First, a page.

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Blind and Toothless - Positions

Jul. 10th, 2006 05:14 pm Blind and Toothless

Resolved: that capital punishment is unconstitutional.

"An eye for an eye and a tooth for a tooth and the whole world would soon be blind and toothless."
Mahatma Gandhi

Eye-for-an-eye type justice is a law-enforcement ideal with barbaric roots. This principle was used in ancient Mesopotamia, and in Rome was given the title "lex talionis" meaning retributive or vengeful justice. This form of revenge is often seen as archaic when in fact it is alive and well in our own American society today. We are tought from a young age "two-wrongs don't make a right." Over half the countries in the world have now abolished the death penalty in law or practice. 60 Americans were sentenced to death last year and were subsequently murdered by means of electrocution or lethal injection, bringing the total deaths up to 1004 lives since the use of the death penalty was resumed in 1977.* It seems that Americans are on their way to a blind and toothless world.

+The death penalty is a not a deterrent to future crimes.
Studies show that capital punishment is not more of a deterrent to murder than a prison sentence. Many criminologists feel as though society is brutalized by the use of the death penalty, actually increasing the likelihood of more murder.** As a general trend, states which do not employ the death penalty have lower murder rates than those that do.

+With capital punishment there is always the risk of executing the innocent.
"Since 1973, at least 121 people have been released from death row after evidence of their innocence emerged. Thus, for every eight people executed, our legal system has found one person on death row who never should have been convicted. A recent study by Columbia University Law School found that two thirds of all capital trials contained serious errors.***" Once a man is executed there is no way to undo what has already been done if a mistake is made.

+Capital punishment is by no means financially favorable.
• The California death penalty system costs taxpayers $114 million per year beyond the costs of keeping convicts locked up for life.Taxpayers have paid more than $250 million for each of the state’s executions. (L.A. Times, March 6, 2005)In Kansas, the costs of capital cases are 70% more expensive than comparable non-capital cases, including the costs of incarceration.(Kansas Performance Audit Report, December 2003). The most comprehensive study in the country found that the death penalty costs North Carolina $2.16 million per execution over thecosts of sentencing murderers to life imprisonment. The majority of those costs occur at the trial level. (Duke University, May 1993).*****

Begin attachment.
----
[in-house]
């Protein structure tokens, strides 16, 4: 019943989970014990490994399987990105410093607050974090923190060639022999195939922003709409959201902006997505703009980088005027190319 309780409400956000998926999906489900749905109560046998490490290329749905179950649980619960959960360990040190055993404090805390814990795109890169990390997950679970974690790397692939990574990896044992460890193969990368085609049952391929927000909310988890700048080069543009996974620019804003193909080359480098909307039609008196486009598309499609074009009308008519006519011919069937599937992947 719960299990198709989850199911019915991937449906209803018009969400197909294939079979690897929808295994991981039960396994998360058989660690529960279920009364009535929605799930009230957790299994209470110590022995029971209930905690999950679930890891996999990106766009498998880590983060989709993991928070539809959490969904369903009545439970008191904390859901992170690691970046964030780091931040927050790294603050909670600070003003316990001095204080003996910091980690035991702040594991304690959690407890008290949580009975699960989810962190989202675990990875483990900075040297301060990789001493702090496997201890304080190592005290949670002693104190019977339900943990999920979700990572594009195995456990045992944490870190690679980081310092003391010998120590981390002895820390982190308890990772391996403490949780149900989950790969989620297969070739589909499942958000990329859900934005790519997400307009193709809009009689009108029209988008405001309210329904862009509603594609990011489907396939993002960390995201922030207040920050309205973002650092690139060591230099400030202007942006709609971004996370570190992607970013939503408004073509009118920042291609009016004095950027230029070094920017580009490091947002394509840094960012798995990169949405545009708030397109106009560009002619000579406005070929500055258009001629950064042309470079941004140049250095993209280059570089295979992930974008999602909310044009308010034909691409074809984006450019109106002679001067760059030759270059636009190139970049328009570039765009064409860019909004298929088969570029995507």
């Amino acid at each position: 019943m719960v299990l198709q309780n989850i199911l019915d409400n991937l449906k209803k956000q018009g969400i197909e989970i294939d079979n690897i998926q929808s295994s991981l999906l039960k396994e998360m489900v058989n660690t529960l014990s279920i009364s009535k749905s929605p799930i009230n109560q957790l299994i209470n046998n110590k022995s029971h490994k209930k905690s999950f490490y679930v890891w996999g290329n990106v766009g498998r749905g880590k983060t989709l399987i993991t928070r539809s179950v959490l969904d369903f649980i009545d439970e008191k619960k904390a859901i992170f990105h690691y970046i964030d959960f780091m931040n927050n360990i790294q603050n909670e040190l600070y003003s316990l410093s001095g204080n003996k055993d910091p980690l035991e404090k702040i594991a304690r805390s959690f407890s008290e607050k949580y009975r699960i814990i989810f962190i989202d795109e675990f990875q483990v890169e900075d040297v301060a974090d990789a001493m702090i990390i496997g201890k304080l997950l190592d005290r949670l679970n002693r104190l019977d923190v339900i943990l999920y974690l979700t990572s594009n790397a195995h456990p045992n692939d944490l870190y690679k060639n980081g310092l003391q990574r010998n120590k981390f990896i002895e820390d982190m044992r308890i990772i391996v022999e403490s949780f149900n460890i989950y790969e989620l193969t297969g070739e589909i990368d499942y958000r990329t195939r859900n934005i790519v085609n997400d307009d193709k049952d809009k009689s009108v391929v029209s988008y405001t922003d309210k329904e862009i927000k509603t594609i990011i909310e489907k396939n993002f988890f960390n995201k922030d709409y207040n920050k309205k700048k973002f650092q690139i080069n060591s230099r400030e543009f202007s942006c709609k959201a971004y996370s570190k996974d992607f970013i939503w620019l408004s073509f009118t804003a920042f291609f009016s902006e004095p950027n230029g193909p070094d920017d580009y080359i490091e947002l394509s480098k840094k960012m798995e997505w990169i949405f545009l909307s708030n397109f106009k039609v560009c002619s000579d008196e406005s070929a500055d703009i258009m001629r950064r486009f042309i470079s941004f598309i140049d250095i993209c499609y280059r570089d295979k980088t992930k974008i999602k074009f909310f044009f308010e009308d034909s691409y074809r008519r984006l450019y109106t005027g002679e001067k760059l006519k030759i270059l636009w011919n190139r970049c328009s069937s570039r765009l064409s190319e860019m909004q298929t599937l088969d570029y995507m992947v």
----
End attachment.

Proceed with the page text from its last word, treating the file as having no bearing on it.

+The death penalty has a history of misuse and discrimination
In many cases who is sentenced to deaht row has less to do with guilt and more to do with not being able to afford the best lawyer. In addition to the economic discrimination, historically the sentence is given more frequently when a white man kills a black man than when a black man kills a white man; 202 sentences as compared to 12.A comprehensive study of the death penalty in North Carolina found that the odds of receiving a death sentence rose by 3.5 times among those defendants whose victims were white.(Prof. Jack Boger and Dr. Isaac Unah, University of North Carolina, 2001).

+The death penalty violates the 8th ammendment to the constitution.
In the 1972 case, Furman v. Georgia, the Court concluded that the arbitrary application of the death penalty and the disproportionate number of minorities that were executed (as before stated) made the death penalty "unusual," in concordance with the 8th ammendment.**** The 8th ammendment states: excessive bail shall not be required, nor excessive fines imposed, nor cruel and unusual punishments inflicted. Is the murder of another human being not justified as being cruel and unusual, particularly if it is often found that death row inmates can be proven innocent?

With all this substantiating evidence against it, why is the inhumane practice of capital punishment still in place in our country today? One can only hope that Americans become morally advanced enough to move away from the barbaric practice of an eye-for-an-eye...a life for a life.


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Date:December 20th, 2008 12:10 pm (UTC)
This echoes my views perfectly. From hearing the way the general public talk, it seems that many people are just using the pretext of "justice" to veil the fact that they don't seek crime prevention or anything of the sort; they just want blood and suffering, and it's acceptable to air such fantasies if the person you purport to want to inflict them on is a criminal. I think there should be a kind of conversational intolerance toward expressing these desires. Talking about how much one wants to cause someone to suffer/die should be responded to as you'd respond to someone talking about how they'd love to be a rapist.

In short we should focus on the perverseness and barbarity of revenge, not the initial crime.
Date:January 27th, 2011 07:09 am (UTC)


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